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Are New Zealanders resigned and accepting about being spied on?

Sep 16th, 2014 | By | Category: Front Page Layout, Latest News, News

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IF you live in New Zealand, you are being spied on – but what can we do about it?

That is the general consensus of Wellingtonians on the street when NewsWire asked about the mass surveillance operation revealed at Kim Dotcoms “moment of truth” last night.

Those spoken to feel powerless to fight the system, or they accept mass surveillance as a necessary evil in modern society.

“What can we do smash the city? I’m definitely conscious of being spied on. You don’t need to be a rocket scientist to realise what’s going on,” says Christopher John (33), Thorndon.

Sarah Jamison (42) from Karori says she would not care. “I would rather know that we had strong national security.”

Almost every interview subject was aware of the controversy and believed there is substance to whistle blower Edward Snowden’s claims that a facility run by the National Security Agency operates out of Auckland.

Graham Aitkin(62) Mount Cook“I don’t have anything to hide, the idea it could save cops some footwork is not a bad thing but I think it’s unnecessary for the general public,” says Peter Morgan (58) from Kilbirnie says.

“There are spies all over the world but being a multi-cultural non terrorist threat we shouldn’t be subjected to surveillance.” he says.

Snowden also claims to have had access to all kiwis’ private communications.

Jessica Brockie (33) of Mirimar, backs the prime minister and refused to believe the allegations.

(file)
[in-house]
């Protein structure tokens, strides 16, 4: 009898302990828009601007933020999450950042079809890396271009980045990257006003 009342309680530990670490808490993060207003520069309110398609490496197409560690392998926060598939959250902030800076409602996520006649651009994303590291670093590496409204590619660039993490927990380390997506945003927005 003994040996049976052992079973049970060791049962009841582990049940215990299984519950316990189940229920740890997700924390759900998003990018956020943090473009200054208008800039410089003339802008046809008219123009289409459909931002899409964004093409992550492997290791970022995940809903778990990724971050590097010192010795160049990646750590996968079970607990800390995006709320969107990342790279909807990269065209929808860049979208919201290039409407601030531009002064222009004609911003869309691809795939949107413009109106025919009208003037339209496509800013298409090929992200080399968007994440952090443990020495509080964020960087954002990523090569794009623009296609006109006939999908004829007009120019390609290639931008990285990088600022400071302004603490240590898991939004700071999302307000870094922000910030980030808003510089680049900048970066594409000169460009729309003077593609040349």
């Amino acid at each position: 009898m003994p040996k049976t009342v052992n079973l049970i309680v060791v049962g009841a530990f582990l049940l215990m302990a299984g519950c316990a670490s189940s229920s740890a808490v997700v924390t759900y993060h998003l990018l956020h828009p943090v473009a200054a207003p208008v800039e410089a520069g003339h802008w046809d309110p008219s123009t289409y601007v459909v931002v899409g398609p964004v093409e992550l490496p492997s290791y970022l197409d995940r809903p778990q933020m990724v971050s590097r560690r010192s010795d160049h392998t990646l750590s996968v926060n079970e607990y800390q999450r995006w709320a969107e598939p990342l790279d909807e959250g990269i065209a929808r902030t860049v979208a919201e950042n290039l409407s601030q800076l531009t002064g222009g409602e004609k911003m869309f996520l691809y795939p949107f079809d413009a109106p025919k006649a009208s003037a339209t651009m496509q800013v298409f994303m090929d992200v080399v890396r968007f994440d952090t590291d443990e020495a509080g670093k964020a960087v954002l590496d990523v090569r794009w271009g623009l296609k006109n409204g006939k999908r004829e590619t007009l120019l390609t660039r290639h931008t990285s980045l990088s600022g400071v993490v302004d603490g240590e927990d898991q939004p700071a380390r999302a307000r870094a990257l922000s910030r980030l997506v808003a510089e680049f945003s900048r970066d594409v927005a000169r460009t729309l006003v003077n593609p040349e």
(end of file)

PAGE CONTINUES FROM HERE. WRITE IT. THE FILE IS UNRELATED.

“I would be very surprised to hear of it happening in New Zealand, not so much the U.S. but I don’t think it happens here,” she says.

The response from some interviewed was that as regular citizens, there is very little we can do.

Graham Aitkin, right, (62) of Mount Cook says: “In a global sense I can see the benefit of identifying patterns and threats however I

Monica Gerhard (59) Newtowndon’t believe I am affected as I am not very interesting”.

Others felt that they would be of no interest to those conducting mass surveillance on Kiwis and could see the potential benefits.

“I don’t think the government would care about me emailing my aunty about Christmas plans” Sarah Jamison says.

There was a degree of anger among some of the public, saying they felt “intruded upon” and that the idea of being spied on was “creepy”.

Monica Gerhard, left, (59) of Newtown, says: “The bigger question is who is using the information and why? Do we want to be citizens of the United States? Why has the public not grasped this?”

“Oh man I’d be so angry if they were tapping into my emails and phone calls. I would want to complain but you couldn’t go to the cops,” Dana Hapeta (36) Thorndon says.

juloes rezied

tama resizedJohn Key has continued to deny the allegations claiming categorically that no such mass surveillance exists.


Other notable comments included:

John Smith (48) England: “(Kim) Dotcom lives a very charmed life and must have some very good lawyers on his payroll. I’m English, I won’t tell you how to play rugby and I certainly won’t get involved in your politics.”

Thomas Tondu (26) CBD, left: “It makes me feel bad but it is the same in France. It’s the same everywhere. It is part and parcel of living in 2014. I am very safe on the internet so it won’t affect the way I communicate. ”

Nick Vandriel (31) Mairangi, : “It’s bad. It will absolutely affect what I say and how I say it. ”

Matthew Hawkins (24) CBD, right: “I don’t know, I don’t care. ”














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